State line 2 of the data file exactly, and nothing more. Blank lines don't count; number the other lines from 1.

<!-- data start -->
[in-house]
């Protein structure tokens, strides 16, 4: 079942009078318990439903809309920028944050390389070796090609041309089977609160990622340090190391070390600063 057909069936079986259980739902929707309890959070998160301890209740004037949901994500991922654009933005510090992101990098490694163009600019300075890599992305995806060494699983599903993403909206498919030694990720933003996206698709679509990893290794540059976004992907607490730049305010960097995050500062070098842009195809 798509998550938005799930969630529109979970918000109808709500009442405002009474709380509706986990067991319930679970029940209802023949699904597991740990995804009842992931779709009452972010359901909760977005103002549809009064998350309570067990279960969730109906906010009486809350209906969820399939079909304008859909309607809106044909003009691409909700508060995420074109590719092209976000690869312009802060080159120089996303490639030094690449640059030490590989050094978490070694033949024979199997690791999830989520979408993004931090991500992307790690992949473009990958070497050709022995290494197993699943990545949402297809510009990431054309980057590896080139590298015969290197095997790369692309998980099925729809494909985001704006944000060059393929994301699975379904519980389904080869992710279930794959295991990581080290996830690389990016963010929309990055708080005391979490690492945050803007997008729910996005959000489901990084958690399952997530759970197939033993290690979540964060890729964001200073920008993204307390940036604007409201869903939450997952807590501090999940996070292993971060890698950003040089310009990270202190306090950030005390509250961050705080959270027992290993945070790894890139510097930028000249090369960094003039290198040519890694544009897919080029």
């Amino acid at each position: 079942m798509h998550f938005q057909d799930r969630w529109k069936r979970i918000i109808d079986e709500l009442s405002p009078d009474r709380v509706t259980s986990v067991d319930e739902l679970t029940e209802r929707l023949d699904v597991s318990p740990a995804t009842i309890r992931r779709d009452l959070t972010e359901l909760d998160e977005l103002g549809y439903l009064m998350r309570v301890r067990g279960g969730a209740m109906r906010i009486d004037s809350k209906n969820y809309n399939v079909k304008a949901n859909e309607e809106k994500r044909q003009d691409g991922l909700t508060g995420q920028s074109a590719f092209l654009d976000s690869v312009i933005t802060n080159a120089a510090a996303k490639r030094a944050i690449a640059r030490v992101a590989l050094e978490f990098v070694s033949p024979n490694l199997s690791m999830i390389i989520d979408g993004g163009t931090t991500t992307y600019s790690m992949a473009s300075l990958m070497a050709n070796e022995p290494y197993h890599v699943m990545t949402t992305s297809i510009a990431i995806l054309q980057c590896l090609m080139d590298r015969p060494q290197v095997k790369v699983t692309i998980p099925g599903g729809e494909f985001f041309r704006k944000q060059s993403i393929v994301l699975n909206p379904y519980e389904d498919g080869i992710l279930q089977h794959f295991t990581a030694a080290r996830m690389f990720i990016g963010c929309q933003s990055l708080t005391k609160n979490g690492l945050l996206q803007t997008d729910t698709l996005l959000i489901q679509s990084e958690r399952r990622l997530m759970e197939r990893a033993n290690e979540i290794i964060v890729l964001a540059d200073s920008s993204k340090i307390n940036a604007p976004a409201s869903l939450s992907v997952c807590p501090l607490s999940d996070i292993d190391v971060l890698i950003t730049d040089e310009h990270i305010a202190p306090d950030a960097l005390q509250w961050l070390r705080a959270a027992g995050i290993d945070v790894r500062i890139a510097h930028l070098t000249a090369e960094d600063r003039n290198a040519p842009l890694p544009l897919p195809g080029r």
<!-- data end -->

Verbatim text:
């Protein structure tokens, strides 16, 4: 079942009078318990439903809309920028944050390389070796090609041309089977609160990622340090190391070390600063 057909069936079986259980739902929707309890959070998160301890209740004037949901994500991922654009933005510090992101990098490694163009600019300075890599992305995806060494699983599903993403909206498919030694990720933003996206698709679509990893290794540059976004992907607490730049305010960097995050500062070098842009195809 798509998550938005799930969630529109979970918000109808709500009442405002009474709380509706986990067991319930679970029940209802023949699904597991740990995804009842992931779709009452972010359901909760977005103002549809009064998350309570067990279960969730109906906010009486809350209906969820399939079909304008859909309607809106044909003009691409909700508060995420074109590719092209976000690869312009802060080159120089996303490639030094690449640059030490590989050094978490070694033949024979199997690791999830989520979408993004931090991500992307790690992949473009990958070497050709022995290494197993699943990545949402297809510009990431054309980057590896080139590298015969290197095997790369692309998980099925729809494909985001704006944000060059393929994301699975379904519980389904080869992710279930794959295991990581080290996830690389990016963010929309990055708080005391979490690492945050803007997008729910996005959000489901990084958690399952997530759970197939033993290690979540964060890729964001200073920008993204307390940036604007409201869903939450997952807590501090999940996070292993971060890698950003040089310009990270202190306090950030005390509250961050705080959270027992290993945070790894890139510097930028000249090369960094003039290198040519890694544009897919080029």